Book & Bottle pairs books with wine—a surrogate for my fantasy of one day owning a combination bookstore and wine bar.
Having drank up memoir and literary fiction in the first three Book & Bottles, I thought I’d try some genre fiction for the fourth round. When I’ve read detective novels in the past, it’s usually been prompted by a curiosity or affinity with a place, thus Donna Leon’s Commissario Guido Brunetti series set in Venice and Martin O’Brien’s Jacquot novels set in Marseille.
This time was no different. Michael Dibdin’s 1998 Aurelio Zen mystery, A Long Finish, is set in Piedmont in the north of Italy amongst winemakers and truffle hunters. I was jumping into the middle of a series—the sixth of eleven books—but it seemed like a good excuse to get to know more about Barolo and Barbaresco.
In the setup for the novel, a winemaker has been killed in a grisly murder for which his son has been arrested. A famous director and obsessive wine collector based in Rome enlists the services of Dottor Zen, a Criminapol officer—not for the sake of justice, but rather to get the accused son out of jail to ensure that the vintage is produced that year and the director’s wine collection is therefore completed. In return, he will use his clout to help Zen secure a prime location for his next post, a fact that isn’t supposed to make us think less of Zen but rather establish the realities of law enforcement in Italy.
The director gives us our first lesson on wine:
Barolo is the Bach of wine…Strong, supremely structured, a little forbidding, but absolutely fundamental. Barbaresco is the Beethoven, taking those qualities and lifting them to heights of subjective passion and pain that have never been surpassed. And Brunello is its Brahms, the softer, fuller romantic afterglow of so much strenuous excess.
Thankfully we are not subjected to anymore of the director’s pontificating beyond the second chapter. Instead, a mystery within the mystery emerges, this one involving a stalker who calls Zen in his hotel room in Alba using a voice changer to disguise her identity. It turns into one thread in a broader theme of Zen’s obsession with paternity.
The other thread of this theme began earlier when Zen told the director that he has a son, a baby named Carlo. Shortly after we learn that a woman “with whom he had once had a transient, desultory affair” had aborted a pregnancy for which she claimed he was responsible. This pregnancy is presumably the basis for Zen’s earlier declaration of fatherhood, as well as a bizarre episode midway through the book in which Zen inhales some secondhand hashish, mistakes the word “sun” for “son,” then proclaims to his companions, “I never told you I had a son! And I don’t. He’s dead. She killed him, and I wasn’t even there!”
And yet this is nothing compared to the denouement of this particular plot line in which, spoiler alert, Zen decides to let an adult woman—the mystery caller—believe he is her biological father despite having genetic proof otherwise. Perhaps the outcome of his previous experience in the “transient, desultory” affair is supposed to explain this choice, but this is not a plot line that has aged well. Zen rationales to himself,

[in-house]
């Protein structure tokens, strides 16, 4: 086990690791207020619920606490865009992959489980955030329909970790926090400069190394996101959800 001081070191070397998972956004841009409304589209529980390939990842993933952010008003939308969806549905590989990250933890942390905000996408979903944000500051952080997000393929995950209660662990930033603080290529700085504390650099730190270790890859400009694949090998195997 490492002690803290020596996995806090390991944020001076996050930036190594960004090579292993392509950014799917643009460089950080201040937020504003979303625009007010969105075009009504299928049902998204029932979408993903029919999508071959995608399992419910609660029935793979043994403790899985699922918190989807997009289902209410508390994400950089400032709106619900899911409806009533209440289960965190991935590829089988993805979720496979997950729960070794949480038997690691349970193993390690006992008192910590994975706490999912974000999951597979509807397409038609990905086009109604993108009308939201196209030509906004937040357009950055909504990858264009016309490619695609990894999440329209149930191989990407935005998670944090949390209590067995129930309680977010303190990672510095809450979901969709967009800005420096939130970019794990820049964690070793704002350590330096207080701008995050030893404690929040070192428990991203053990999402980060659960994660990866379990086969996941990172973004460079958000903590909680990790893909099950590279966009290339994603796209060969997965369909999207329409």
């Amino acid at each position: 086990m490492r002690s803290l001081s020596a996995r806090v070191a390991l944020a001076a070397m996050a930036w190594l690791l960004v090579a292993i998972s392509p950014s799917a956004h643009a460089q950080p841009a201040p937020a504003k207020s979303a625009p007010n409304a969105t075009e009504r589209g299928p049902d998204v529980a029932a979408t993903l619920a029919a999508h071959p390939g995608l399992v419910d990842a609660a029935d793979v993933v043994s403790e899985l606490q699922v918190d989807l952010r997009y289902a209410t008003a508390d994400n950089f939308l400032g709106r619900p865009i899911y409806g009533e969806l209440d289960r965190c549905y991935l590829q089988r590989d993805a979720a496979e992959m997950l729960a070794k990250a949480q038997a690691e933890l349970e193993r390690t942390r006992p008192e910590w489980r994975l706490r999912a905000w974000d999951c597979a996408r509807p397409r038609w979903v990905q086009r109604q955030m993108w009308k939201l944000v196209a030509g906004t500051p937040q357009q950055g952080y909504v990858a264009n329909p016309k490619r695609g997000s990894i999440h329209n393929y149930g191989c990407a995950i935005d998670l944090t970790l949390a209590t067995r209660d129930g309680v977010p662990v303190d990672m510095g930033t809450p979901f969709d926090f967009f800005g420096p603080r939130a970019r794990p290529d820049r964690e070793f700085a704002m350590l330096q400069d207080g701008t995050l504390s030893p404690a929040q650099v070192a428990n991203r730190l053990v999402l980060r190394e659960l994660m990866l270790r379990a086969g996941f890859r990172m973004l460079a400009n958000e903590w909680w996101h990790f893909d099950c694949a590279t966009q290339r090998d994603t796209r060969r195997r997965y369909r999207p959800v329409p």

Acquiring a twenty-something daughter about whom he knew next to nothing certainly promised to be interesting—and if it goes seriously off the rails, a weasel voice reminded him, you can always tell her the truth.
Weasel voice indeed. At this point—actually far earlier—I needed a drink. Forget about the Beethovens and Bachs of wine. I just needed something to get me through the remaining pages without my head blowing off in a feminist rage. Plentiful and cheap were my criteria, and there it was, prominently displayed as I entered the wine store: a €7.99 bottle of a red blend from Piedmont with a truffle hound on the label. (Dibdin would have done well to give us more of Anna, the truffle hound belonging to another local who turns up dead after the winemaker Manlio Vincenzo is first murdered. Alas, we get nothing so likable as a dog.)
The wine was drinkable enough, and the label, twee as it might be, was subtler than some of the similes Dibdin hoists on the reader. My favorites include:
At dawn the next morning, as the dull exhausted light strained to heave the insensible darkness off the lagoon like an elderly whore trying to get out from under a drunken client…
A vision of her supine and naked, her large breasts lolling around on her chest like half-trained puppies with a mind of their own.
Back to the “murder-in-wine-country” strand of the book, things aren’t going much better. The dead winemaker’s son had originally been arrested for his father’s murder under the pretense that his father was a homophobe and the son, who was gay, murdered him in a fit of rage. Soon we learn that, doh!, it was all a big misunderstanding: the son’s betrothed, Andrea, is just an American woman, not the Italian man his father assumed an Andrea would be. Meanwhile, the dead bodies keep piling up.
Despite its flaws, the last chapter of the book, which wraps up the mainline murder plot, is a corker. In his acknowledgements, Dibdin cites Poe and The Cask of Amontillado, claiming “a few echoes of which may be discerned in the second chapter.” I will offer no spoilers here other than to say I think it’s actually the last chapter that’s pure Poe. I haven’t felt so deliciously creeped out by a closing scene since I watched a black-and-white version of The Tell-Tale Heart in my sixth-grade English class. The finish, unlike the rest of the book, wasn’t long enough.